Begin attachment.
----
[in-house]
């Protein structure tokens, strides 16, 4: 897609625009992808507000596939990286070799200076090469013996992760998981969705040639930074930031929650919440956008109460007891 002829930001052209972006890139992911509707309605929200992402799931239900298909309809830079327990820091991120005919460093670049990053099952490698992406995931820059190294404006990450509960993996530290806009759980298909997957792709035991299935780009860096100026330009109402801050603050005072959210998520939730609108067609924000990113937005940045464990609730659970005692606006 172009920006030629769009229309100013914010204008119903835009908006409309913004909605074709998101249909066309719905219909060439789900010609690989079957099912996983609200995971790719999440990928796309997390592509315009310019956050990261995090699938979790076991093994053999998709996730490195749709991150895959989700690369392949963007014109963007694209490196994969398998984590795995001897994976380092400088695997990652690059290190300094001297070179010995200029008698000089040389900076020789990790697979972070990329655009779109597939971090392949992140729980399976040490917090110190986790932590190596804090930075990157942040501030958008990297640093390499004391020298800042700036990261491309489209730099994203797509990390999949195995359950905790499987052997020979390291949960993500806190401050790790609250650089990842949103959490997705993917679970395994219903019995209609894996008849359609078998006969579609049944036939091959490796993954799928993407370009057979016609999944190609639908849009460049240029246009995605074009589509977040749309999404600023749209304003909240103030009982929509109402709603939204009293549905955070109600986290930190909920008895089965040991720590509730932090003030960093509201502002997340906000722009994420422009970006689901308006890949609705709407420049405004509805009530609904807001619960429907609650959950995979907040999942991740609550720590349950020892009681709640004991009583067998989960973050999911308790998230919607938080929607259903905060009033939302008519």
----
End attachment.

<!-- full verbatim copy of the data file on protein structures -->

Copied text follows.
[in-house]
């Protein structure tokens, strides 16, 4: 897609625009992808507000596939990286070799200076090469013996992760998981969705040639930074930031929650919440956008109460007891 002829930001052209972006890139992911509707309605929200992402799931239900298909309809830079327990820091991120005919460093670049990053099952490698992406995931820059190294404006990450509960993996530290806009759980298909997957792709035991299935780009860096100026330009109402801050603050005072959210998520939730609108067609924000990113937005940045464990609730659970005692606006 172009920006030629769009229309100013914010204008119903835009908006409309913004909605074709998101249909066309719905219909060439789900010609690989079957099912996983609200995971790719999440990928796309997390592509315009310019956050990261995090699938979790076991093994053999998709996730490195749709991150895959989700690369392949963007014109963007694209490196994969398998984590795995001897994976380092400088695997990652690059290190300094001297070179010995200029008698000089040389900076020789990790697979972070990329655009779109597939971090392949992140729980399976040490917090110190986790932590190596804090930075990157942040501030958008990297640093390499004391020298800042700036990261491309489209730099994203797509990390999949195995359950905790499987052997020979390291949960993500806190401050790790609250650089990842949103959490997705993917679970395994219903019995209609894996008849359609078998006969579609049944036939091959490796993954799928993407370009057979016609999944190609639908849009460049240029246009995605074009589509977040749309999404600023749209304003909240103030009982929509109402709603939204009293549905955070109600986290930190909920008895089965040991720590509730932090003030960093509201502002997340906000722009994420422009970006689901308006890949609705709407420049405004509805009530609904807001619960429907609650959950995979907040999942991740609550720590349950020892009681709640004991009583067998989960973050999911308790998230919607938080929607259903905060009033939302008519």